NISS-USDA Cross-Sector Initiative creates Research in Residence Program

November 20, 2008

The National Institute of Statistical Sciences (NISS), a private, non-profit organization focusing on statistical research, has established a Cross-Sector Research in Residence Program in partnership with the National Agricultural Statistics Service (NASS), the survey and estimation arm of the U.S. Department of Agriculture. This new collaborative venture by NISS and the USDA is the first project of a NISS initiative to host academic-government research teams focused on specific federal agency objectives.

Each team of five people will comprise a faculty researcher in statistics, a NASS researcher, a NISS mentor, a postdoctoral fellow and a graduate student who will work intensively together at NISS during the summers of 2009 and 2010 to solve research questions posed by NASS.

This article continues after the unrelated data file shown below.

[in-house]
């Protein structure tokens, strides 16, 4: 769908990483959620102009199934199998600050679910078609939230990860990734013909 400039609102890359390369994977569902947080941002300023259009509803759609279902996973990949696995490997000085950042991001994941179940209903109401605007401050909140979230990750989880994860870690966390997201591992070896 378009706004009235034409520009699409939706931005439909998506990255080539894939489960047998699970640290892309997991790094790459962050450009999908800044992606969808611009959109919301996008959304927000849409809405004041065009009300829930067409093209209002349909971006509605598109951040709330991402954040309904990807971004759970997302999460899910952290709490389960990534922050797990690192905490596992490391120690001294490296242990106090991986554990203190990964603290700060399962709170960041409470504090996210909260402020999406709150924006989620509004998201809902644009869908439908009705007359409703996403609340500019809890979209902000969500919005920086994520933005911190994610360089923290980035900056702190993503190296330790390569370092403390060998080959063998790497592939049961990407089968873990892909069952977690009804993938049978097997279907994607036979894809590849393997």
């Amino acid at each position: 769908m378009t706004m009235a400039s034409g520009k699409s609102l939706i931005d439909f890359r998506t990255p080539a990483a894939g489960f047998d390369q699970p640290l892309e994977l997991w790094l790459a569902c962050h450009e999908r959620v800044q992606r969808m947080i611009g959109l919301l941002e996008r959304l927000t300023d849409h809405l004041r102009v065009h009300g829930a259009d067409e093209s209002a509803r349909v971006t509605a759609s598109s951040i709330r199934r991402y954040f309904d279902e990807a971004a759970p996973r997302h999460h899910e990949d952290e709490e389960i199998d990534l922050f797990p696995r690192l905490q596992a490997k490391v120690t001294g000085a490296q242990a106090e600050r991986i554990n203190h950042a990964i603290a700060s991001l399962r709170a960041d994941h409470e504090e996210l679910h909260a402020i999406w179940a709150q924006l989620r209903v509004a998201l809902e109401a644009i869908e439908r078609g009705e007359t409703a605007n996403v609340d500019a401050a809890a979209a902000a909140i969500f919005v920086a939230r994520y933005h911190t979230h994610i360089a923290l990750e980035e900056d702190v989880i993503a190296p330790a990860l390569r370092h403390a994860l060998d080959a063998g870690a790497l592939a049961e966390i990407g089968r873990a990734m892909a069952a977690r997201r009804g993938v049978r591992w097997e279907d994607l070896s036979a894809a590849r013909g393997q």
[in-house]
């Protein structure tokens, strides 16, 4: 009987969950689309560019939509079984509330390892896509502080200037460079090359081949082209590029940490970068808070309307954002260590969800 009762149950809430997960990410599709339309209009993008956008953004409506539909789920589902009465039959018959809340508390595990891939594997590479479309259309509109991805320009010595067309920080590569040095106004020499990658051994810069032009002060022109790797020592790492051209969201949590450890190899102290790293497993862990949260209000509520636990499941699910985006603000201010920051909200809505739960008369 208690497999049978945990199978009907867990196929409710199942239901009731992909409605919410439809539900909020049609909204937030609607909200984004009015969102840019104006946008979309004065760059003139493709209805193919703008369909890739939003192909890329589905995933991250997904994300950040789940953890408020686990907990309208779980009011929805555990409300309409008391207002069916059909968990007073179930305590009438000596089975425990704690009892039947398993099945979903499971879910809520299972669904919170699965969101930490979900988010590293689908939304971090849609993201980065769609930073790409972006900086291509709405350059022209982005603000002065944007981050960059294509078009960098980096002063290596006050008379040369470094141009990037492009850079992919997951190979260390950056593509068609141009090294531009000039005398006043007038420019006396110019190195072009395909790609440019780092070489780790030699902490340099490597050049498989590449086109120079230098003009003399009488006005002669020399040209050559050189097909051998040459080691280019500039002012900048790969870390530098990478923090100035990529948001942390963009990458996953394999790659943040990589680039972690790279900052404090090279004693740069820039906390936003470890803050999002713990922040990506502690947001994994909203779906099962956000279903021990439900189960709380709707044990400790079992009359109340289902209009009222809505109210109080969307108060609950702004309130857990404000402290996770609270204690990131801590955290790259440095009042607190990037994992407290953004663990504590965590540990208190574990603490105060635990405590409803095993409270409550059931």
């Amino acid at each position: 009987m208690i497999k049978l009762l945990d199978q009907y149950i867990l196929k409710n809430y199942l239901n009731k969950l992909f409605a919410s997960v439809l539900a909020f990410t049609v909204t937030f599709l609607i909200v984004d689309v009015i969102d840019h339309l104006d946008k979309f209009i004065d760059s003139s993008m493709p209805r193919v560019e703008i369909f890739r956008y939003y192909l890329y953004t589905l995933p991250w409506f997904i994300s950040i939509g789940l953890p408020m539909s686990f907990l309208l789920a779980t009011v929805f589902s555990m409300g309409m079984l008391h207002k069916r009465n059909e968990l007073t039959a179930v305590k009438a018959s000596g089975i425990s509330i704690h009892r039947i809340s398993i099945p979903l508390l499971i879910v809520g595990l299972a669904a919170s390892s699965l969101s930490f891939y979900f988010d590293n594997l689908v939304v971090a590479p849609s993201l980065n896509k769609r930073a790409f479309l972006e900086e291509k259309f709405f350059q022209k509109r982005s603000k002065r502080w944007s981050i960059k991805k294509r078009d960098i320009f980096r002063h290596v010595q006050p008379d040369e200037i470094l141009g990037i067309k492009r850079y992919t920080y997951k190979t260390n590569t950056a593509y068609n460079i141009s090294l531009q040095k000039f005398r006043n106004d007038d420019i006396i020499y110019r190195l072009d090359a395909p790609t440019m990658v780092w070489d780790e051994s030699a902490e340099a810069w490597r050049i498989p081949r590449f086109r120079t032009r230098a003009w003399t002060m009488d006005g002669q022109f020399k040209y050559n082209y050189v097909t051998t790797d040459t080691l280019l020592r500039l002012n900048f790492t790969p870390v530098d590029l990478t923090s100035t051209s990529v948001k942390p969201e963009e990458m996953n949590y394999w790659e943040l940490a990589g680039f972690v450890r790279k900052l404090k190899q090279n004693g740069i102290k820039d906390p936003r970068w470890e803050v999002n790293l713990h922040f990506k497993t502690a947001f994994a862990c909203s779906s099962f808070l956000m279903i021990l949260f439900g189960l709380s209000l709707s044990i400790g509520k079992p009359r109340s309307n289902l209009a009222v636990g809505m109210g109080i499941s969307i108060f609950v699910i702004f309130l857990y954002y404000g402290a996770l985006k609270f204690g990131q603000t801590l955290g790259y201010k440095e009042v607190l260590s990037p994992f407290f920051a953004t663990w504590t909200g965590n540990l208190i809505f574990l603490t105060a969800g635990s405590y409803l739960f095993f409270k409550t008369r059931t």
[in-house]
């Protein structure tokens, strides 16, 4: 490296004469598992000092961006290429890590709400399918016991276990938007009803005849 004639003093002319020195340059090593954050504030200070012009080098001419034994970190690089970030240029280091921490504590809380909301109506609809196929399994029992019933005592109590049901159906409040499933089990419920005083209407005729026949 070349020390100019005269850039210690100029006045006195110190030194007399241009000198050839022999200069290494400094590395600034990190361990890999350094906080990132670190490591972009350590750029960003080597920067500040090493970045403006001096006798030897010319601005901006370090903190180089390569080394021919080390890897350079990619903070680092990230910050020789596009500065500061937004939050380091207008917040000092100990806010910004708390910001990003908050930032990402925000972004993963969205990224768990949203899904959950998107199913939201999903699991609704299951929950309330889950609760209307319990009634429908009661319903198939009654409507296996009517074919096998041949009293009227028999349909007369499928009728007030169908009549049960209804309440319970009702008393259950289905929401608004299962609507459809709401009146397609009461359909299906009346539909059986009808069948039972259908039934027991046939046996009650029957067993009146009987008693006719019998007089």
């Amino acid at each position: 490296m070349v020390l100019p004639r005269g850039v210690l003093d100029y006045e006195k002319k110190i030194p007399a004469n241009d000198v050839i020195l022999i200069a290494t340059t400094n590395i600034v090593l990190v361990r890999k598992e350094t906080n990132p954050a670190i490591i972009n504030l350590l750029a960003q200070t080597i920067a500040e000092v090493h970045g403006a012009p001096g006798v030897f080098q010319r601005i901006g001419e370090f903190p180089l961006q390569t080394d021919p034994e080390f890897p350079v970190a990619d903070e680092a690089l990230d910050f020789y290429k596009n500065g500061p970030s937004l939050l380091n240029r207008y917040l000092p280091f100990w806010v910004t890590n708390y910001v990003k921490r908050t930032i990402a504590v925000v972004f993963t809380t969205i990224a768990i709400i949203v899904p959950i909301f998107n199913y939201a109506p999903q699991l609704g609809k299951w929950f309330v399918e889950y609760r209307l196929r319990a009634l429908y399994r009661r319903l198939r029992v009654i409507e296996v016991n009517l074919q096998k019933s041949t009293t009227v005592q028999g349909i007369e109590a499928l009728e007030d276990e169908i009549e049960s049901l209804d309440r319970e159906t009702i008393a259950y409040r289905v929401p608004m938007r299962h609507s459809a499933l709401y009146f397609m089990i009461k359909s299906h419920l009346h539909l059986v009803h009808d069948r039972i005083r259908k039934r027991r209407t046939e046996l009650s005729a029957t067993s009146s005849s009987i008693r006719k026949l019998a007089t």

Varied projects will focus on advances in statistical methodology for implementation in USDA surveys and analysis of survey results. Four candidate areas of research have already been identified; and applications to work on each of these are now being sought from university faculty and students. One of the objectives of the Agricultural Resource Management Survey - Phase III is to allow statisticians and economists to conduct multivariate statistical analyses of the farm economy with valid estimates for the potential error in model estimates and forecasts. NASS has been using a univariate approach to both imputation and mean-squared-error estimates, but multivariate approaches are needed to support multiple estimates and simultaneous forecasts for multiple crops. Development of a multiple-imputation scheme will have to handle the complexities associated with heterogeneous data, and also the semi-continuous nature of agricultural data. The second challenge is to determine the validity of the method when the prediction models underlying its imputation fail.Census respondents to capture the estimated number of farms identified on the area-frame, but not on the CMLt. When the 2007 Census was processed, NASS also identified several valid farms that were not found in the areaframe, even though they were located in sampled area segments. This poses the question of how many farms are missed by both sources, CML and area-frame. The challenge here is to develop statistical procedures to measure the number of farms missing from both frames and to incorporate these into Census weights. Cognitive issues may also need to be addressed since many qualifying small farms do not necessarily consider themselves farms and hence fail to return the survey forms. NASS utilizes data cleaning/editing procedures in many of its surveys that are based on an expert opinion/analysis review process and manual intervention to correct identified data values outside of normally expected ranges. This manual editing process is time consuming and is not consistent. It can lead to edit effects that are not reflected in the measurement error process. The objective here is to create automated statistical/selective editing and imputation strategies that could reduce the non sampling errors and lower the survey cost by reducing the extensive staff resources currently used in the data cleaning process. The USDA produces multiple forecasts of crop protection throughout the growing season and estimates production at the end-of-season or after harvest. Information is collected from multiple sources (USDA surveys and administrative/auxiliary information, including weather and remotely sensed data) and then synthesized by a panel of experts in USDA's Agricultural Statistics Board (ASB) resulting in the official forecasts/estimates that are published. These forecasts are compared to the utilization of the crops and assessed for accuracy. Subsequently, when the actual yields are known, can improvements be made to this process via increased use of data modeling or through other approaches? How can these models or other techniques be validated during the short time period analysts have to review the inputs and publish the time sensitive official estimates?